As an investor prepping for retirement, the ultimate goal you want to work towards is having a well-chosen asset allocation. Through diversifying retirement portfolio asset allocation, your asset classes will be nicely mixed, and your investments will basically do the work for you.

Since small-company stocks provide greater returns in the long-run, it’s wise to invest in less smaller companies. However, these stocks are riskier in comparison to larger companies (which are less volatile), it’s recommended that you have a good mix of both to balance out your portfolio,

To further diversify your investments, you may want to invest in mutual funds, which seek growth stocks (these typically have rapidly accelerating profits and sales), as well as mutual funds, which focus on value stocks (these grow at a slower pace but are much cheaper).

Another component you may want to add into your portfolio is a mutual fund that invests in foreign stocks, which move differently than U.S. stocks, so the returns may yield gains, even when the U.S. market is not doing as well.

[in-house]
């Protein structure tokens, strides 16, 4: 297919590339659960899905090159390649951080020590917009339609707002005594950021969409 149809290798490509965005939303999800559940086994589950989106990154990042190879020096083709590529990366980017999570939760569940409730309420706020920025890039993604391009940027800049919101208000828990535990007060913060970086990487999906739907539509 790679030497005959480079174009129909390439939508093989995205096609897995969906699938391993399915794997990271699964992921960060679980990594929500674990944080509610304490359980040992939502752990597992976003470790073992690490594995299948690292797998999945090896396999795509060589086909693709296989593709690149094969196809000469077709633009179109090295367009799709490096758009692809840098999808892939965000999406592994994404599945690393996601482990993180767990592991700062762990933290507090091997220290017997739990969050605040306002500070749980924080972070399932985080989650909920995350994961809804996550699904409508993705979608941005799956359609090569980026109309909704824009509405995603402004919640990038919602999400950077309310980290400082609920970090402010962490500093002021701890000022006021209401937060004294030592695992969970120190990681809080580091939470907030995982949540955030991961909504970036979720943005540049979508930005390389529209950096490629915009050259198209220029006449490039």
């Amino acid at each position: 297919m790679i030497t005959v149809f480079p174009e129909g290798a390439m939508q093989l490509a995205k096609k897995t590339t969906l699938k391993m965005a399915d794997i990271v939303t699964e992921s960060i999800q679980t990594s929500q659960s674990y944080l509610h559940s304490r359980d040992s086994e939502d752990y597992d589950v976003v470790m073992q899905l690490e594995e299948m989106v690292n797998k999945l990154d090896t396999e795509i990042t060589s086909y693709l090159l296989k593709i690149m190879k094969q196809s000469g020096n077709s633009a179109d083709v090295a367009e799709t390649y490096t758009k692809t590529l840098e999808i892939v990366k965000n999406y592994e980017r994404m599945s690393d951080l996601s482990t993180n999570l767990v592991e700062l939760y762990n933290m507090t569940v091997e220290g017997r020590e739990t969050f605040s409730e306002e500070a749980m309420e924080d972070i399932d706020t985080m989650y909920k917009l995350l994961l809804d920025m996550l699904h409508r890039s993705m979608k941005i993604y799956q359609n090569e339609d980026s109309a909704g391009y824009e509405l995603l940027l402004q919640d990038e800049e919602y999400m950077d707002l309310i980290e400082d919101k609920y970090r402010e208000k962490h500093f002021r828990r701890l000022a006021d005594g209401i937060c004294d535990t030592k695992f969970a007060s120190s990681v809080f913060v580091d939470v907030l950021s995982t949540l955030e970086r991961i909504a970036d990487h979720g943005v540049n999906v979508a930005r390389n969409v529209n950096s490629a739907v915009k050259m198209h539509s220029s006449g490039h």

Whether you’ve been investing for a while or you’re just starting out, having a diversified portfolio will protect you from catastrophic losses, as well as minimize your risk. As we discussed, earlier, different stock types dominate the market at different times, so having a little of each investment type will yield gains, regardless of which investment falls out of favor or adversely, falls into favor.

As an individual preparing for retirement, diversifying retirement portfolio asset allocation will help you grow your money simply by strategizing. Asset allocation is key to ensuring your portfolio earns you money for those golden years, and gives you financial security. For more consultation on diversifying retirement portfolio asset allocation, see our section on investing and retirement, and consider consulting a financial planner for help.

Katherine Muniz

Katherine Muniz

Katherine is a staff writer at Her columns focus on college finances, student debt and consumer spending.
Katherine Muniz